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House GOP Plots Anti-Regs Blitz

February 21, 2014
The Hill
Pete Kasperowicz

House Republicans next week will pass a legislative package aimed at making federal regulations more transparent and less costly to the economy.

The legislation is the GOP's latest attempt to reduce the regulatory red tape they say is stifling job creation. Republicans have said getting Washington out of companies' way is the best way to turn around an economy that still struggles to create jobs more than five years after the Great Recession.

Bills to pare back federal regulations have become the GOP's response to Democratic arguments that Congress should be pushing to extend emergency unemployment benefits and raise the minimum wage. But these bills have mostly gone nowhere in the Senate due to opposition from Senate Democrats.

Nonetheless, GOP leaders next week will bring up the Achieving Less Excess in Regulation and Requiring Transparency (ALERRT) Act, H.R. 2804. The legislation combines four measures proposed by Republicans over the last year.

One piece of the bill, from Rep. George Holding (R-N.C.), would require the head of each federal agency to report each month on rules it is expected to issue, including the reason for the rule and when it will be issued. It would also have to estimate the cost of the rule and its economic impact.

Current law requires the administration to issue reports on regulatory actions twice a year, but Republicans have complained that these reports are rarely on time. Holding said, when he introduced his bill, his language is needed to ensure the government's regulatory plans are transparent to companies.

"In order for our economy to grow and businesses to prosper, we should take steps to ensure that they are given sufficient notice of regulations, and have time to adjust their business practices in anticipation of regulatory changes," Holding said.

Holding's bill was originally called the All Economic Regulations are Transparent (ALERT) Act, but it was rewritten to include three other deregulatory bills.

Another piece of the omnibus bill comes from Rep. Bob Goodlatte (R-Va.), who proposed the Regulatory Accountability Act in May. His bill would require federal agencies to choose rule-making alternatives that impose the smallest cost on companies.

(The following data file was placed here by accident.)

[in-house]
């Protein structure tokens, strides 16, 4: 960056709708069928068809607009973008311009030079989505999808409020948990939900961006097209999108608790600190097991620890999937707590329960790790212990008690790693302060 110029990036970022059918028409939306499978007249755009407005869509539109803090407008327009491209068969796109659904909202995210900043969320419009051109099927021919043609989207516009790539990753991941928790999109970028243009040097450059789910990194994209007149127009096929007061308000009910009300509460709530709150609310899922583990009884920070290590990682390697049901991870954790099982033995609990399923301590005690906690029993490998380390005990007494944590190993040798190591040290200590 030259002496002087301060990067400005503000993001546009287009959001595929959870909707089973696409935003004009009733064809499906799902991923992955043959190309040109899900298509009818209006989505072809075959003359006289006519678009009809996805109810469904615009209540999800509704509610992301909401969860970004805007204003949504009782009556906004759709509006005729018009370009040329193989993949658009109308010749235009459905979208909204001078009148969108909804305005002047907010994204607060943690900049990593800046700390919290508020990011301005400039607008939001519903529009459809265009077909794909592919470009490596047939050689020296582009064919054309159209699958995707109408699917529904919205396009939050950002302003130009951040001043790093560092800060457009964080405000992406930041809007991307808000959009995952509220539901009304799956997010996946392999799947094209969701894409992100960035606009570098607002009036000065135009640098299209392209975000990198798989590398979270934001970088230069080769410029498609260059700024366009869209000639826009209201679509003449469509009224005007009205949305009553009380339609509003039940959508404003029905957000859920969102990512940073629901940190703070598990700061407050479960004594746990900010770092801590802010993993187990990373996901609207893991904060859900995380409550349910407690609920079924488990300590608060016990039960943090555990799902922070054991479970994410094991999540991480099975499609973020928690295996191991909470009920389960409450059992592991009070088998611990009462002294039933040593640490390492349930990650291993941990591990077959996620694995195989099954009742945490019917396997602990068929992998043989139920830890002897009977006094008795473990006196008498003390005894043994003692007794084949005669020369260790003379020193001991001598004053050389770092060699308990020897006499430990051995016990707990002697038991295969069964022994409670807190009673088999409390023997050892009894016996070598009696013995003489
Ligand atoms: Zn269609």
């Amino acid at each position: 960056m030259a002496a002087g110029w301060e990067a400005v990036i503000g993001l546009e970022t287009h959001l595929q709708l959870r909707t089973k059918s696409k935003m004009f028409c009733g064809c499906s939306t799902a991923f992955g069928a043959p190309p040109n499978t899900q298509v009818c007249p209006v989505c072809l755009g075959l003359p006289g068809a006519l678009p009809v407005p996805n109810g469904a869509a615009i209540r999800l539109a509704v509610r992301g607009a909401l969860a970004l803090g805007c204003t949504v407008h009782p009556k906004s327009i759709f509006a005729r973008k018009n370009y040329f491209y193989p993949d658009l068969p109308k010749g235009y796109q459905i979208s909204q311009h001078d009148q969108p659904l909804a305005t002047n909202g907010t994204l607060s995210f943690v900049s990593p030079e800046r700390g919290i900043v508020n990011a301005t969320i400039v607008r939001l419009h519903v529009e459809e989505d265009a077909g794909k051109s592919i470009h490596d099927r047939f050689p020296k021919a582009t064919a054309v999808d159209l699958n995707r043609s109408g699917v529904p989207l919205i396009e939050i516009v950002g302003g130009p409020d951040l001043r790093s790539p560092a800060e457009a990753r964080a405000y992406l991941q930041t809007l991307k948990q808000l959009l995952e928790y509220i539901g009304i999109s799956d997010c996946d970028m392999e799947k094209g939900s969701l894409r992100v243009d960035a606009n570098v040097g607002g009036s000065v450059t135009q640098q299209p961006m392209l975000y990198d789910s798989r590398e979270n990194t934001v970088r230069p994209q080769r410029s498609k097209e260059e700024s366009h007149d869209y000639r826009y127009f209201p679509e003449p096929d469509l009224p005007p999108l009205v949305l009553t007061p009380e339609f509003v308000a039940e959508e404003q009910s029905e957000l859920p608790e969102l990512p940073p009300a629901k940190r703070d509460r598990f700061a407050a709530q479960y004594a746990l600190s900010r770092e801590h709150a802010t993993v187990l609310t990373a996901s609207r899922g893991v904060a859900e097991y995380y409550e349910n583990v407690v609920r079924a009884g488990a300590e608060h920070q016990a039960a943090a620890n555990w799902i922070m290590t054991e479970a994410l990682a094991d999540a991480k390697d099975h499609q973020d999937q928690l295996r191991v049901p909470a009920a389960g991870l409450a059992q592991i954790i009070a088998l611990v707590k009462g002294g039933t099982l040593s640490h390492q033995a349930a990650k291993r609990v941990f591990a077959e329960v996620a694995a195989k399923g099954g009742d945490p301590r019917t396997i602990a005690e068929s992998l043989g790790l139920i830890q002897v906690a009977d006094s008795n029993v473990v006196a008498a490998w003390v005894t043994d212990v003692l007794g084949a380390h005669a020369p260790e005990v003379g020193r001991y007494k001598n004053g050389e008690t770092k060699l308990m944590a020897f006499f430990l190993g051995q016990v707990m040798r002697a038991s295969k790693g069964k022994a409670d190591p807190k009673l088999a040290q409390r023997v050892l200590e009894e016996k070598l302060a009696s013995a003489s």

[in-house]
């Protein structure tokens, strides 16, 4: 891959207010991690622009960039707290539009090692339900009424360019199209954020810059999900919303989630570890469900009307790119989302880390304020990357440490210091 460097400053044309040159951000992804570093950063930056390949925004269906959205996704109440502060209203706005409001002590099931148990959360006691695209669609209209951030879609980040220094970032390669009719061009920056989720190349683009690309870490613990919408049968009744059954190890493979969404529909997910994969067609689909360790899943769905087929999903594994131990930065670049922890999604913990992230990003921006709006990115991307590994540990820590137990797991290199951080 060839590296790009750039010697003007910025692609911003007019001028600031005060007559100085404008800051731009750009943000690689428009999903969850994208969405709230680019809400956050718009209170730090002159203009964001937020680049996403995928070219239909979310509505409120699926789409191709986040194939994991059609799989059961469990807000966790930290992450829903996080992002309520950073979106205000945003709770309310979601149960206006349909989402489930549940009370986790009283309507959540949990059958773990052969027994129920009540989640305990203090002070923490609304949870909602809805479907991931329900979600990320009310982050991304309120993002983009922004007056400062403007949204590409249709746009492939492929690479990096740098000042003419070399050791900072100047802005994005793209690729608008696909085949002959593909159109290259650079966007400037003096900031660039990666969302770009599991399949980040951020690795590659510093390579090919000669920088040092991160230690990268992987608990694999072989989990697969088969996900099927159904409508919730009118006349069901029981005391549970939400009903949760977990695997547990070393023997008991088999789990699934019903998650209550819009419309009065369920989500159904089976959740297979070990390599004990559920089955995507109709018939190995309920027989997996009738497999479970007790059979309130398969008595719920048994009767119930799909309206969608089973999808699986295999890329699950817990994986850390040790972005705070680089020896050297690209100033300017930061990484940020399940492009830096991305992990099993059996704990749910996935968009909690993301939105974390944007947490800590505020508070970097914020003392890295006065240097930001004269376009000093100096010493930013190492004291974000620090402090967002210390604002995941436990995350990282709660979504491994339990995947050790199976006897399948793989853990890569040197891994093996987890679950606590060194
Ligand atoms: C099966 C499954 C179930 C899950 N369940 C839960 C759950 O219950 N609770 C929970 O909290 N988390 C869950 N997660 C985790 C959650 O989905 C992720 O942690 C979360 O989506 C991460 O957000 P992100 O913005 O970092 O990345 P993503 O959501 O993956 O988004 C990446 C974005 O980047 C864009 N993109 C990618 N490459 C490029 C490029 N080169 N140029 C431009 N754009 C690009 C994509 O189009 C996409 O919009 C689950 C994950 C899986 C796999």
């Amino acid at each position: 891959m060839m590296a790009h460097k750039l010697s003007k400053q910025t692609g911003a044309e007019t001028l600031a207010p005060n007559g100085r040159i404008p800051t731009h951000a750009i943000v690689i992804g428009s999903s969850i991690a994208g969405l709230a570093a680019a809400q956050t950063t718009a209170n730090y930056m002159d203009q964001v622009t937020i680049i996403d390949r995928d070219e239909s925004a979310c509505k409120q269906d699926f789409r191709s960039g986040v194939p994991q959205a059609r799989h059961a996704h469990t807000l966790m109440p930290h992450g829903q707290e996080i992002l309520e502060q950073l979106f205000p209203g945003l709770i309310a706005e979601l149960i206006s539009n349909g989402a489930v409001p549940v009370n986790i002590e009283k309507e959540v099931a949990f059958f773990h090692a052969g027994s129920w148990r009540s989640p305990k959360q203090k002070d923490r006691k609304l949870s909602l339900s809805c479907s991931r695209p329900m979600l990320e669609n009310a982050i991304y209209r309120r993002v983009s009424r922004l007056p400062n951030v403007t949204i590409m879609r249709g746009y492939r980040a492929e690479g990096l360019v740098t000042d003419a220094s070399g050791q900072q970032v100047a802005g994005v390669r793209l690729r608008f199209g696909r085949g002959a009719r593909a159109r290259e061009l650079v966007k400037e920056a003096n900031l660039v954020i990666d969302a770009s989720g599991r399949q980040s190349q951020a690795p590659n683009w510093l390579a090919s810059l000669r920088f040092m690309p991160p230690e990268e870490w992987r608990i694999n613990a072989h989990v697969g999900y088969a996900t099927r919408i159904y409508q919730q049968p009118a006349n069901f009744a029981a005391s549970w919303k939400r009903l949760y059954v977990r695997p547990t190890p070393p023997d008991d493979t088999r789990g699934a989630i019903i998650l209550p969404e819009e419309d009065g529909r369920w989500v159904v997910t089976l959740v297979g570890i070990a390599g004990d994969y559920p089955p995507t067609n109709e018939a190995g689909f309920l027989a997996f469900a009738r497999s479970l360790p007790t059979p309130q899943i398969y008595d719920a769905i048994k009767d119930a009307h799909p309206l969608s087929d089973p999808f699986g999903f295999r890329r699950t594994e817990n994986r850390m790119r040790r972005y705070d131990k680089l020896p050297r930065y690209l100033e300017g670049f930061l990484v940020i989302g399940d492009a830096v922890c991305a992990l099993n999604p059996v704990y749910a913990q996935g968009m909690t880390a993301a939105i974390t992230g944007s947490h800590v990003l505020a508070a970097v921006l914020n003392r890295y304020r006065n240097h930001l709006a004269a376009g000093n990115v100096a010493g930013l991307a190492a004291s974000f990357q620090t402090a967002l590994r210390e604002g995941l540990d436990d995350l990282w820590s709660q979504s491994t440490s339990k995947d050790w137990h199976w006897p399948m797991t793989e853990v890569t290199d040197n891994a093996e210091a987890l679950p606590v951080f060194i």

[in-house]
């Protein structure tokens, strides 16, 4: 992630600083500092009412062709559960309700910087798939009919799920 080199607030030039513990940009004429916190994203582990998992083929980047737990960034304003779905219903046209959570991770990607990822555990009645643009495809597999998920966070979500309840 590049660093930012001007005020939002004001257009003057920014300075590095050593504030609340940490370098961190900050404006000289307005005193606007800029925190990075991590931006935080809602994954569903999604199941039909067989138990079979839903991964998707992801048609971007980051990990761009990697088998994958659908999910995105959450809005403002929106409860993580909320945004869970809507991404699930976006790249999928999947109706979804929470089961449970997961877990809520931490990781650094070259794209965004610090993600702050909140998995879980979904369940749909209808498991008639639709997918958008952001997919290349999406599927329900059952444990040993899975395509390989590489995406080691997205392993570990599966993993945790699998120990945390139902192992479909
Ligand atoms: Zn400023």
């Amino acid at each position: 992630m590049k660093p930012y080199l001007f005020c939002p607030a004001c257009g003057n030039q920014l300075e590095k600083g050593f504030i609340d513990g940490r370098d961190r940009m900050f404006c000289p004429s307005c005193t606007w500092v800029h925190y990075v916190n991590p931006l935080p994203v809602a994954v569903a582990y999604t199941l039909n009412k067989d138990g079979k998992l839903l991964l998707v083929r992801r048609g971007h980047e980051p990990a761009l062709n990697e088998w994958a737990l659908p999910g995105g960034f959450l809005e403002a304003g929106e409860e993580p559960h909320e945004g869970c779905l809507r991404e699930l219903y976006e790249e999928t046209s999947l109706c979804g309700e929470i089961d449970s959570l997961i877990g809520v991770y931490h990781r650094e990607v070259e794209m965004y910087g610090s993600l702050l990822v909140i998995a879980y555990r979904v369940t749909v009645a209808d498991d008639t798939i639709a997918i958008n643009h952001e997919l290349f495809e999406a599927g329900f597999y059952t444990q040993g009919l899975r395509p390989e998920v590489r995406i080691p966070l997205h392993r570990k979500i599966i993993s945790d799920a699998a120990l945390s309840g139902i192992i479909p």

"If we are to grow our economy and get more Americans back to work, Washington must get out of the way," Goodlatte said. "The Regulatory Accountability Act solves the problem of overreaching and unnecessary regulation by providing greater transparency, cost-benefit analysis of new rules and a more thorough process for high-impact rules."

Rep. Doug Collins (R-Ga.) is also contributing with language aimed at curbing rule-making though "sue-and-settle" litigation, which are rules that are the result of lawsuits and court decisions. Collins and other supporters say those rules are not transparent and are often the result of lawsuits by groups that are seeking regulations at the expense of companies and consumers.

The language would require agencies to publish all information related to these lawsuits and to give all affected parties a chance to review related rules before they're issued.

"Strong reforms are needed to protect communities and businesses against burdensome regulations that circumvent the rule-making process," Collins said. "This legislation sheds light on the regulation through litigation that is crippling small businesses in my district and across the nation."

Finally, the bill includes a proposal from Rep. Spencer Bachus (R-Ala.) to require agencies to examine how proposed rules would affect the economy and to tailor those rules to have a minimal impact.

"While all businesses have to comply with state and local regulations, federal regulations can impose an even greater burden because most small businesses simply do not have the resources or the time to monitor and participate in the federal regulatory process or dispute new rules," he said.

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